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Asia, Kyrgyzstan, Pamir, Zaalaisky Range, Zarya Vostoka, First Ascent and Traverse, and Chorku Peak, First Ascent

Zarya Vostoka, First Ascent and Traverse, and Chorku Peak, First Ascent. There is still a part

of the Pamir that remains practically terra incognita for mountaineers: the eastern part of Zaalaisky Range, which has several peaks over 6000 meters. The northern part of the range lies in Kyrgyzstan, while the southern part lies in Tadjikistan. The range is the boundary between the two countries. It can be divided into three parts. The western part, dominated by the peaks Sat (5900m) and Surkhan-Gou (5627m), runs from the confluence of the Kyzylsu and Muksu rivers to the Ters-Agar Pass. This region lies between the Pamir-Alai and Northern Pamir mountains. The central part, in which lies Lenin Peak (7134m), is well known to western climbers; it runs from Ters-Agar Pass to Kyzyl-Art Pass. The eastern part of the Zaalaisky Range, home to Korumdy (6613m) and Zarya Vostoka (6349m), lies to the east of the Kyzyl- Art Pass. Thanks to a strict border zone in this region, no explorers had been allowed to travel around and climb the peaks. Recently the limitations have been abolished, and there appeared a good chance to be the first climbers to visit several summits in the region.

A Moscow team led by Alexander Novik and comprising Natalya Zotova, Leonid Fishkis, and Daniil Popov came to the Alay Valley on July 22 to begin an expedition in the area that would last until August 18. The expedition was planned to visit the main glaciers, cross difficult saddles, and make an ascent of Korumdy or Zarya Vostoka (Eastern Dawn Peak). Both peaks were considered unclimbed, though there were rumors of a first ascent of Korumdy by Soviet mountaineers in the 1930s. Upon reconnaissance, Zarya Vostoka, with its characteristic profile, edges, and snow slopes, seemed most attractive. Its graceful summit trapezoid can be seen distinctly from far away—and it still remained unclimbed. The team decided to attempt a traverse of the peak.

Weather conditions appeared to be severe this season, which added much difficulty to thewhole traverse. The ascent began from Nura Glacier via a snow and ice slope on August 4. The snowfall was very intense in August, so the slope was avalanche-prone. Its steepness varied from 30 to 45 degrees in the upper part. The team used ropes and crampons, gradually making its way up. It took two days to climb to the saddle (ca. 6000m) on the main ridge of the Zaalaisky Range (this saddle lies to the east of Zarya Vostoka). The altitude difference from Nura Glacier to the ridge was 1400 meters. In the clear morning, the summit looked no more than two kilometers away and 350 meters higher. The weather changed suddenly. In the two days that followed, the climbers were able to move only 150 meters higher along the ridge because of thick fog; visibility was less than two meters. The third day began the same way, but, since the team was running out of food, it was necessary to reach the summit. Luckily windows appeared in the clouds, which let the team see its way to the top. It was a great joy to make the first ascent of a fascinating peak. There should have been a wonderful panorama of the Pamir with its summits, endless glaciers, and Lake Karakul, but the clouds didn’t permit a view.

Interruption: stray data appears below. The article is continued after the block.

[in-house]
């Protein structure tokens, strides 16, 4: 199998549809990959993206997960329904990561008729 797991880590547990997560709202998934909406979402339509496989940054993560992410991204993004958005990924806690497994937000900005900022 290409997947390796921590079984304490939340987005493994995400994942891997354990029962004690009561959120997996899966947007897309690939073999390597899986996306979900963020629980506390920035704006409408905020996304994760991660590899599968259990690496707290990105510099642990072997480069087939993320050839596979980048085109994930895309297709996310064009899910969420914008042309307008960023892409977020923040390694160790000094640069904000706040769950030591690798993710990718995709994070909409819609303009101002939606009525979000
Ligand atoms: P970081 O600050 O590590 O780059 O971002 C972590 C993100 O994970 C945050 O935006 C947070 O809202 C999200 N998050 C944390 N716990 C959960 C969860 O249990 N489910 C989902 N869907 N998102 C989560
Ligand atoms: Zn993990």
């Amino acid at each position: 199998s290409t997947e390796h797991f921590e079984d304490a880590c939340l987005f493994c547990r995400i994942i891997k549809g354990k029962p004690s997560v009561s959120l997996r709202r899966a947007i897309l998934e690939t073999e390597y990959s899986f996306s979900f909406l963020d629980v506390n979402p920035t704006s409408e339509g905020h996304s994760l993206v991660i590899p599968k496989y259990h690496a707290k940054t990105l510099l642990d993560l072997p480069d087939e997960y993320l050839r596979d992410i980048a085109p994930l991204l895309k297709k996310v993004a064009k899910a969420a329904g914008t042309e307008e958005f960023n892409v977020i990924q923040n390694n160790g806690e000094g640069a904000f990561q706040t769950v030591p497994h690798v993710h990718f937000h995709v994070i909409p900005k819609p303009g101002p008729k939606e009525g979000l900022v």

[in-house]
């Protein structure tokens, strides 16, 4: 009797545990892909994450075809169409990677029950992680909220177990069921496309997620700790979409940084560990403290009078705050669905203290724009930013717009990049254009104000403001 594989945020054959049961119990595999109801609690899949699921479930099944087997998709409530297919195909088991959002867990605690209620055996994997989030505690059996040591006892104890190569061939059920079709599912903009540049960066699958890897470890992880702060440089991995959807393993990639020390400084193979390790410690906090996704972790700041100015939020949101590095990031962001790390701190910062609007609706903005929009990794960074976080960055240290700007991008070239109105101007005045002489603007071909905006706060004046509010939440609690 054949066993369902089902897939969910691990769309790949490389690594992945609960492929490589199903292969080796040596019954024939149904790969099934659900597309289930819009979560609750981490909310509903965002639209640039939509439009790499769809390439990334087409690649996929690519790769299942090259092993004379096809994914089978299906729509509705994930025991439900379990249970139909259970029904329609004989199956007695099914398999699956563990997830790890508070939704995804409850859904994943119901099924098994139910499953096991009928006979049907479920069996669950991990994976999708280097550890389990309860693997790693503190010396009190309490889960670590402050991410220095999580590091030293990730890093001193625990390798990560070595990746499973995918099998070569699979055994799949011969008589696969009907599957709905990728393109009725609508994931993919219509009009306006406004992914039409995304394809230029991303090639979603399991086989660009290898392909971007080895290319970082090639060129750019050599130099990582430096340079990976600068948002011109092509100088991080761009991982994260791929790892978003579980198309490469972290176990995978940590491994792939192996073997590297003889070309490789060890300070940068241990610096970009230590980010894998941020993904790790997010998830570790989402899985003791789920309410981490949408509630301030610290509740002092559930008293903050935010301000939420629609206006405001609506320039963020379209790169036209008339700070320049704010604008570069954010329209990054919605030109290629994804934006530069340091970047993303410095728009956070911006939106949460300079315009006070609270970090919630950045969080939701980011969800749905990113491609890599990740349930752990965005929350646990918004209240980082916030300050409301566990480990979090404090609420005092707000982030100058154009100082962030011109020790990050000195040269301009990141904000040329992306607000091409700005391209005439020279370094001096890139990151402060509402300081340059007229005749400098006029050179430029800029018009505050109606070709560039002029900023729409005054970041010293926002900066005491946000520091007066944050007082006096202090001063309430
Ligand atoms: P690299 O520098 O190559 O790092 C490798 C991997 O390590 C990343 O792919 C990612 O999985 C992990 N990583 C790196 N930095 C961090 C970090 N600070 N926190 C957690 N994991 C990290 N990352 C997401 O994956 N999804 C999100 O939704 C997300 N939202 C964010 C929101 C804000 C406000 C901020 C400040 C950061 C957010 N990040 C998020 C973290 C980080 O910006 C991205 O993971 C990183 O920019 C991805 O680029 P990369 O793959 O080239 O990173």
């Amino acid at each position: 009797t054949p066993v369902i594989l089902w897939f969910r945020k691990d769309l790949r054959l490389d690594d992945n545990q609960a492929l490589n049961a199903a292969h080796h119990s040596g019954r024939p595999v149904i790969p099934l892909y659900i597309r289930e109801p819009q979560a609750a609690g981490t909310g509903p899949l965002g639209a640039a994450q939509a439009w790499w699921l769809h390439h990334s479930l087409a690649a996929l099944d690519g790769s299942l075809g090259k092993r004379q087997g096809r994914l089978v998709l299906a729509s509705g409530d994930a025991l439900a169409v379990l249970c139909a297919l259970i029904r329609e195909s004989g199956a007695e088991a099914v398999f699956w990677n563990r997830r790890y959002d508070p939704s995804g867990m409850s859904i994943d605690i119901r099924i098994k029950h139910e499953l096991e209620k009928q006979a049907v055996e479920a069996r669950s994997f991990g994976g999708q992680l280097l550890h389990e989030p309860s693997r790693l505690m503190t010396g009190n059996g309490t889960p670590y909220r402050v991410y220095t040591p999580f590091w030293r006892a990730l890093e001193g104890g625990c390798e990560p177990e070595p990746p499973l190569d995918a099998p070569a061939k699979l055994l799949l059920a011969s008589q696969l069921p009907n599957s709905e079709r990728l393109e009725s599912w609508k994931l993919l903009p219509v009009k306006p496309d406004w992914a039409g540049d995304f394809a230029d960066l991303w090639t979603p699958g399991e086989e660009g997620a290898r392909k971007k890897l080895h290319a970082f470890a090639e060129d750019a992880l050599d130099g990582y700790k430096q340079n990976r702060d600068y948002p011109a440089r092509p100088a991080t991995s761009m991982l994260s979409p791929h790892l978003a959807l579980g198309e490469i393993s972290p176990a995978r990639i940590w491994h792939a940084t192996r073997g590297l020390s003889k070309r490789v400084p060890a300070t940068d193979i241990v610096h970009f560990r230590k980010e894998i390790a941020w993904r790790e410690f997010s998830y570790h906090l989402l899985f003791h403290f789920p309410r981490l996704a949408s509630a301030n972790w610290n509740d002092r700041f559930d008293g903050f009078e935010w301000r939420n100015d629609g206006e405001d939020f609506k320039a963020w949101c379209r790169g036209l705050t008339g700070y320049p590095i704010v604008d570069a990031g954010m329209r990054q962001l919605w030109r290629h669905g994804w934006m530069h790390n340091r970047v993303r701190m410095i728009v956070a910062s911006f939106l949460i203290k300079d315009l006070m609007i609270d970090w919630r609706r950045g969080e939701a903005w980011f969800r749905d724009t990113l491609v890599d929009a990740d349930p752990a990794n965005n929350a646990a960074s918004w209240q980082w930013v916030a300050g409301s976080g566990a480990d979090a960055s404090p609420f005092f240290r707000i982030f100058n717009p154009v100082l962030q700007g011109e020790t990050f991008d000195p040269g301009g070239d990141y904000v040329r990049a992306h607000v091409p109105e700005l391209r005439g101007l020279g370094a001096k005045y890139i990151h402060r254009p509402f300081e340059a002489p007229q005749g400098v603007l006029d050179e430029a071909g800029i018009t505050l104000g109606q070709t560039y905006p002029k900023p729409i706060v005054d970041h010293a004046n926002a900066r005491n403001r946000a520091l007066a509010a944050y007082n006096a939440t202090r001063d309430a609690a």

It took one and a half days to get down to East Kyzilsy Glacier, completing the full traverse of Zarya Vostoka Peak. The steepness of the snow-and-ice descent route ranged from 30 to 40 degrees; some bits of rock were also encountered. The ca. six-kilometer traverse was completed on August 9. Later in the course of the expedition the team of climbers crossed several saddles and made another first ascent, this one of Chorku Peak (Tadjik: Four Sides, 6283m), which is found west of Korumdy along the main ridge of the Zaalaisky Range.

Alexander Novik and Natalya Zotova, Russia